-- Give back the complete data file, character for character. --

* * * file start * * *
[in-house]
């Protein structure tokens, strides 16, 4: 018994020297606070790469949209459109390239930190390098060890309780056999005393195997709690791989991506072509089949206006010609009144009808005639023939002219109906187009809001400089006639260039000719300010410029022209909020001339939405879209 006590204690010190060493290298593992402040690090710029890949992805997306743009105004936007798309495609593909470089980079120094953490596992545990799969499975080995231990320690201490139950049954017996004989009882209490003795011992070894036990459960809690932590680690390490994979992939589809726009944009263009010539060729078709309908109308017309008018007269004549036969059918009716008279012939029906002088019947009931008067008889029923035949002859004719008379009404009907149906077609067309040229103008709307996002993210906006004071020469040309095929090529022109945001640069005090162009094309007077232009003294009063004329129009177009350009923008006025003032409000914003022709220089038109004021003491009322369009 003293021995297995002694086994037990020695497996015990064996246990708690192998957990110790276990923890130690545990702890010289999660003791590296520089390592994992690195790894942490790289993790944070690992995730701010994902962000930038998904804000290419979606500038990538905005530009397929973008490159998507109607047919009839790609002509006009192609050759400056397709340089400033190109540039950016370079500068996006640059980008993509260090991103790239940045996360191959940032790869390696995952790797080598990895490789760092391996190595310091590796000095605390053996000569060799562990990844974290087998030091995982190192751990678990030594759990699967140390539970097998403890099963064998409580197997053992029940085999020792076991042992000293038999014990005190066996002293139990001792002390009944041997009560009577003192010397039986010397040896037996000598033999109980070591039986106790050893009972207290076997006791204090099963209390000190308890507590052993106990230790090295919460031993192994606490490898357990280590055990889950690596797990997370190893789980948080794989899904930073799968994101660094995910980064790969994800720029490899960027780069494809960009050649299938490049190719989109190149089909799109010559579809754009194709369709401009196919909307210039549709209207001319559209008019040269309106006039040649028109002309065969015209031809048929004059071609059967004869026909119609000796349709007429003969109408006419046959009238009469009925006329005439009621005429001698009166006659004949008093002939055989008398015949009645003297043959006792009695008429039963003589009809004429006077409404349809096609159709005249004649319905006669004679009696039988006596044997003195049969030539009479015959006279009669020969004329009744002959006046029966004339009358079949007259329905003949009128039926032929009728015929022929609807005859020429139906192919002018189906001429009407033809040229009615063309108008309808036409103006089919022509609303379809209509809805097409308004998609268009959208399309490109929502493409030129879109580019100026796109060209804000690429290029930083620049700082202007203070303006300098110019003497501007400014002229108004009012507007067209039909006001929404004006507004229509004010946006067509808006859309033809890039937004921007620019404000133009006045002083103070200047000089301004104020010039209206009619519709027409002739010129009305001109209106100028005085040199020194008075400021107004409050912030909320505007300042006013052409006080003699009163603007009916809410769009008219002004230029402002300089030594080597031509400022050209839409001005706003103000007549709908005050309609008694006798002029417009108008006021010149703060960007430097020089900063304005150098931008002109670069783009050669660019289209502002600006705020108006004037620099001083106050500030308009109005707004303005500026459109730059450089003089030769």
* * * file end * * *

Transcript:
[in-house]
């Protein structure tokens, strides 16, 4: 018994020297606070790469949209459109390239930190390098060890309780056999005393195997709690791989991506072509089949206006010609009144009808005639023939002219109906187009809001400089006639260039000719300010410029022209909020001339939405879209 006590204690010190060493290298593992402040690090710029890949992805997306743009105004936007798309495609593909470089980079120094953490596992545990799969499975080995231990320690201490139950049954017996004989009882209490003795011992070894036990459960809690932590680690390490994979992939589809726009944009263009010539060729078709309908109308017309008018007269004549036969059918009716008279012939029906002088019947009931008067008889029923035949002859004719008379009404009907149906077609067309040229103008709307996002993210906006004071020469040309095929090529022109945001640069005090162009094309007077232009003294009063004329129009177009350009923008006025003032409000914003022709220089038109004021003491009322369009 003293021995297995002694086994037990020695497996015990064996246990708690192998957990110790276990923890130690545990702890010289999660003791590296520089390592994992690195790894942490790289993790944070690992995730701010994902962000930038998904804000290419979606500038990538905005530009397929973008490159998507109607047919009839790609002509006009192609050759400056397709340089400033190109540039950016370079500068996006640059980008993509260090991103790239940045996360191959940032790869390696995952790797080598990895490789760092391996190595310091590796000095605390053996000569060799562990990844974290087998030091995982190192751990678990030594759990699967140390539970097998403890099963064998409580197997053992029940085999020792076991042992000293038999014990005190066996002293139990001792002390009944041997009560009577003192010397039986010397040896037996000598033999109980070591039986106790050893009972207290076997006791204090099963209390000190308890507590052993106990230790090295919460031993192994606490490898357990280590055990889950690596797990997370190893789980948080794989899904930073799968994101660094995910980064790969994800720029490899960027780069494809960009050649299938490049190719989109190149089909799109010559579809754009194709369709401009196919909307210039549709209207001319559209008019040269309106006039040649028109002309065969015209031809048929004059071609059967004869026909119609000796349709007429003969109408006419046959009238009469009925006329005439009621005429001698009166006659004949008093002939055989008398015949009645003297043959006792009695008429039963003589009809004429006077409404349809096609159709005249004649319905006669004679009696039988006596044997003195049969030539009479015959006279009669020969004329009744002959006046029966004339009358079949007259329905003949009128039926032929009728015929022929609807005859020429139906192919002018189906001429009407033809040229009615063309108008309808036409103006089919022509609303379809209509809805097409308004998609268009959208399309490109929502493409030129879109580019100026796109060209804000690429290029930083620049700082202007203070303006300098110019003497501007400014002229108004009012507007067209039909006001929404004006507004229509004010946006067509808006859309033809890039937004921007620019404000133009006045002083103070200047000089301004104020010039209206009619519709027409002739010129009305001109209106100028005085040199020194008075400021107004409050912030909320505007300042006013052409006080003699009163603007009916809410769009008219002004230029402002300089030594080597031509400022050209839409001005706003103000007549709908005050309609008694006798002029417009108008006021010149703060960007430097020089900063304005150098931008002109670069783009050669660019289209502002600006705020108006004037620099001083106050500030308009109005707004303005500026459109730059450089003089030769």